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Census office counts on local employees



Article Published: Nov. 25, 2009 | Modified: Sep. 7, 2011

Census takers may not be ready to begin counting heads, but the U.S. Census is already helping people count on paychecks.

Ceylon Barclay, manager of the Local Census Office in Boone, said the office was actively hiring office workers and administrators to help with recruiting, and a variety of desk and field jobs will be available over the coming months. Though the jobs are temporary, they will provide a welcome boost to the economy.

"Right now, the big push is on recruiting," Barclay said. "Because of the temporary nature of the job, we have to look at a lot of people to hire the 1,000 or so people we'll need. We just hired five more recruiting assistants in the various counties."

The local office oversees the census count in an eight-county area, and Barclay encouraged people to apply, even if they want jobs that don't begin until next year. He said a variety of skill levels are needed, and there's the opportunity for promotion.

"Some are starting now," Barclay said. "We'll probably be up to our full complement by the middle of January. We're trying to hire competent people now for clerk's jobs and we're interviewing every day."

To begin the application process, people should call (828) 832-5920 to reach a local recruiting desk. There are about 15 people already employed to answer calls, and a written test of basic skills can be scheduled.

"There is a sample test on the Internet to get a feel for what is coming in the test," Barclay said. "We'll need crew leaders, assistant crew leaders and other jobs based on training and skills, and we have work for people with most backgrounds."

Barclay presented a resolution supporting the census to the Boone Town Council Thursday, and he spoke of the benefits of the population count both as a jobs boost and a determinator for federal funding. More than $300 billion is allocated based on census data each year.

He said the large number of second-home owners in the region would make it a challenge to get an accurate count.

"We also have the challenge of 5,000 students that live on (the Appalachian State University) campus and around 10,000 that live off campus," Barclay said. "That represents about a third of the county and we want to make sure we get them all counted."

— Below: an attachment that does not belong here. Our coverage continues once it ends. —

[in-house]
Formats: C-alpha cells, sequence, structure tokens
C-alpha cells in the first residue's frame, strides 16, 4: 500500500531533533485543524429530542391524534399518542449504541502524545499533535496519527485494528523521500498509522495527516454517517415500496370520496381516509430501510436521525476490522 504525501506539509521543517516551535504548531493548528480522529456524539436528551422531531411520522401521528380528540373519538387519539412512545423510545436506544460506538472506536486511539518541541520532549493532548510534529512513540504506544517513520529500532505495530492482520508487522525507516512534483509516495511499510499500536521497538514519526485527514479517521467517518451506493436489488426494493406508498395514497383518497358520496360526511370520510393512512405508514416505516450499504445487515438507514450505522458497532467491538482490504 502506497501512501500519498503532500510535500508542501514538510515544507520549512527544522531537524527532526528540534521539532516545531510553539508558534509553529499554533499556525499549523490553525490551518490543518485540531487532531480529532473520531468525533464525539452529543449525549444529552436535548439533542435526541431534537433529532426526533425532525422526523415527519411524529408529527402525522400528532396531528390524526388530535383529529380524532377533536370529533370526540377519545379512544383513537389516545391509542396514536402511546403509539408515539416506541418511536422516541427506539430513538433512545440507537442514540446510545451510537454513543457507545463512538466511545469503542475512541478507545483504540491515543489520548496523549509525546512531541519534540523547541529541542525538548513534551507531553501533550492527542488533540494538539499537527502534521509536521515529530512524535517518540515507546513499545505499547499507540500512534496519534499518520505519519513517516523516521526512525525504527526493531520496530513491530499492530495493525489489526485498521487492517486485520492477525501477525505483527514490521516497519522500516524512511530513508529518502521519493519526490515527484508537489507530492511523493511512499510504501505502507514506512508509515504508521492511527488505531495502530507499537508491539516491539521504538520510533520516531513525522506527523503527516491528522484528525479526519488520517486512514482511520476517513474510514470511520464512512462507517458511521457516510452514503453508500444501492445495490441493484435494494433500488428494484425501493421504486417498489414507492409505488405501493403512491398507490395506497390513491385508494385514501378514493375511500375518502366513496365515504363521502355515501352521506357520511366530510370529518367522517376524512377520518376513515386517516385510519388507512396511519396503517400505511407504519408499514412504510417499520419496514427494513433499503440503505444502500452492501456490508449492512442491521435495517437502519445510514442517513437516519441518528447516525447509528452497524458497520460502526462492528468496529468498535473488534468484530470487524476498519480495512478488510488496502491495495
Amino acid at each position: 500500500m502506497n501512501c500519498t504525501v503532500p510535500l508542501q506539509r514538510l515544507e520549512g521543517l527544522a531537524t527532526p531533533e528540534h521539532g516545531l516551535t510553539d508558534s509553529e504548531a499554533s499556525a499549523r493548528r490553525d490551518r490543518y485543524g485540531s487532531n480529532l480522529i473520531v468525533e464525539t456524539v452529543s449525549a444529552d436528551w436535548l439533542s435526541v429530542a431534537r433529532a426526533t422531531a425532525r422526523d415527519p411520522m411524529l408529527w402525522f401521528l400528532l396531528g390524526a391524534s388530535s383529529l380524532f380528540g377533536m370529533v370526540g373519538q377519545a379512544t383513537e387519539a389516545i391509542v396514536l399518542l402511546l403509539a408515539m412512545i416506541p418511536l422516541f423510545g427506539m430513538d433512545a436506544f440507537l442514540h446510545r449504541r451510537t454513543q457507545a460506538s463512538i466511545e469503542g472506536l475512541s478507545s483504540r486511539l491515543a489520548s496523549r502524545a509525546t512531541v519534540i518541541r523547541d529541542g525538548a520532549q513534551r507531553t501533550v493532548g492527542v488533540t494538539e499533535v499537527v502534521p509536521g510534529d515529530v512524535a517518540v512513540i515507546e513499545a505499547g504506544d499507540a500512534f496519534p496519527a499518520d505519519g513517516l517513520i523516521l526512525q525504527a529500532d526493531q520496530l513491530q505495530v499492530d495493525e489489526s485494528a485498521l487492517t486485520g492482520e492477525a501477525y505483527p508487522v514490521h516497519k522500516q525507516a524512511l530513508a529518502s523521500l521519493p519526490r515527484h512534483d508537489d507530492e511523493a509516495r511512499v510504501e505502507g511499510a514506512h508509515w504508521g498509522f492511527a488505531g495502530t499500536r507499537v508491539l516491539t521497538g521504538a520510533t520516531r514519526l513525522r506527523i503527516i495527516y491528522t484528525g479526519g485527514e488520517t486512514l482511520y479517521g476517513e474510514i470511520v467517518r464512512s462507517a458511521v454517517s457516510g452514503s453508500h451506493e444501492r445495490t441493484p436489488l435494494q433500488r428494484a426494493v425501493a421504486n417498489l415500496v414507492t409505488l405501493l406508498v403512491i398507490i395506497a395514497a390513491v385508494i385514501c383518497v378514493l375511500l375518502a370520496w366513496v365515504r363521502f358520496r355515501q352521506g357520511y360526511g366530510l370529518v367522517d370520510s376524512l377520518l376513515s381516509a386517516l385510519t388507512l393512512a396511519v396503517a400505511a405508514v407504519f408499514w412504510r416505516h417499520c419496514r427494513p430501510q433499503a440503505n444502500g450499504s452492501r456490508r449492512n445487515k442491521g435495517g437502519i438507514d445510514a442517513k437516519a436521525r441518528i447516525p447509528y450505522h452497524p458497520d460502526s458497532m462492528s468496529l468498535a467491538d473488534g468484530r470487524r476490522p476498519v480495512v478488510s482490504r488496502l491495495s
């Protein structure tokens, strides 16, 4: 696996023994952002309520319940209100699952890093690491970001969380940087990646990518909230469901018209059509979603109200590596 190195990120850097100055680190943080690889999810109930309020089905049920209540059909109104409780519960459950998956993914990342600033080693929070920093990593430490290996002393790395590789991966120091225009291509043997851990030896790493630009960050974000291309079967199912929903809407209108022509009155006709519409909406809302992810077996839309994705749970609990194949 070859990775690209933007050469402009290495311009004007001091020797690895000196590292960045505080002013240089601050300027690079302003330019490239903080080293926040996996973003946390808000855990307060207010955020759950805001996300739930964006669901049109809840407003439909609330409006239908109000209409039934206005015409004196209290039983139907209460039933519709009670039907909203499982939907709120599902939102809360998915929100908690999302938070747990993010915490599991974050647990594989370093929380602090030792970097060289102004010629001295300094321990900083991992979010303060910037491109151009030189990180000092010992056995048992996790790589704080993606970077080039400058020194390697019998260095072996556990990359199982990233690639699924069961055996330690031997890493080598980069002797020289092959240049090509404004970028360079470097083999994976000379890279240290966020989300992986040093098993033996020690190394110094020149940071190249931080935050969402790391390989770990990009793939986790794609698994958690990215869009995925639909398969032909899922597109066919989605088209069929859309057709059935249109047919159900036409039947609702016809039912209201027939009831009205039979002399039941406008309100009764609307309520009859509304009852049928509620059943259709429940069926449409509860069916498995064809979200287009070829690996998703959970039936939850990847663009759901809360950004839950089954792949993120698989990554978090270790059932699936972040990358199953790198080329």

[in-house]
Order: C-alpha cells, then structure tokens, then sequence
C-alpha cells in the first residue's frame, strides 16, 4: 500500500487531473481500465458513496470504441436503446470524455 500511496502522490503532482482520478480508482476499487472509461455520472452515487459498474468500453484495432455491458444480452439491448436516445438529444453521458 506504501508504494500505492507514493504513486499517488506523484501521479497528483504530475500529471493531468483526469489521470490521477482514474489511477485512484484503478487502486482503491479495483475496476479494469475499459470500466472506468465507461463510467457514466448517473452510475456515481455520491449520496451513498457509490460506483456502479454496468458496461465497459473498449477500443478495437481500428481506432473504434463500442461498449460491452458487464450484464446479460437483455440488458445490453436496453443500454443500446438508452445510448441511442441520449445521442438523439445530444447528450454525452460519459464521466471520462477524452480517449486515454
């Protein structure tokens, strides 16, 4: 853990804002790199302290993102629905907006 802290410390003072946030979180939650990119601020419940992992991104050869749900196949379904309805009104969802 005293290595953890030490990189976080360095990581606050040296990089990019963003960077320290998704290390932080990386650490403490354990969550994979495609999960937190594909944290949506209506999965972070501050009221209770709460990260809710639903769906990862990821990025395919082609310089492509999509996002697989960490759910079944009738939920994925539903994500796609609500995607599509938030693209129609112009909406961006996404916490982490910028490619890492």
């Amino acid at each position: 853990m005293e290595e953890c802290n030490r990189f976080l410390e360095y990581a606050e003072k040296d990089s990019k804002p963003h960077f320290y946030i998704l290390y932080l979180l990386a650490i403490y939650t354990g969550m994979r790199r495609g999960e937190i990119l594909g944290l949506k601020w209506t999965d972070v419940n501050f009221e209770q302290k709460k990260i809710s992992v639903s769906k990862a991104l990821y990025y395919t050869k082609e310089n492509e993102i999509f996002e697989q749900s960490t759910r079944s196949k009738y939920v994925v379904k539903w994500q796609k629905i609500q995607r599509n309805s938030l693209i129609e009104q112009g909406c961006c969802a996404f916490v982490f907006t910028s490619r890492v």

The field positions will range from about $8.50 to $13 an hour, depending on the skills and job duties, along with a reimbursement of 55 cents a mile. Many of those jobs will be filled in February and March so workers can be trained by spring to help people fill out forms, Barclay said.

"The first step is to call in and get yourself scheduled for a test," Barclay said, with testing locations varying by time and site. "We'll basically schedule it so people can take the test, no matter what their working hours are."

Barclay said the census is important because it determines how federal funding is apportioned. The office will also encourage people to fill out their census forms and return them by mail, which is the cheapest and most efficient way to get accurate counts.

"All we can do now is look at the history from 10 years ago on the return rate," Barclay said.
"About a third of all people don't send in their forms. Knocking on doors is very expensive. Every percentage point we can bring that up saves the federal government about $90 million."

The U.S. Census is expected to hire about 1.4 million people nationally. "It's going to sprinkle a lot of money around these eight counties up here, so that will be helpful," Barclay said.

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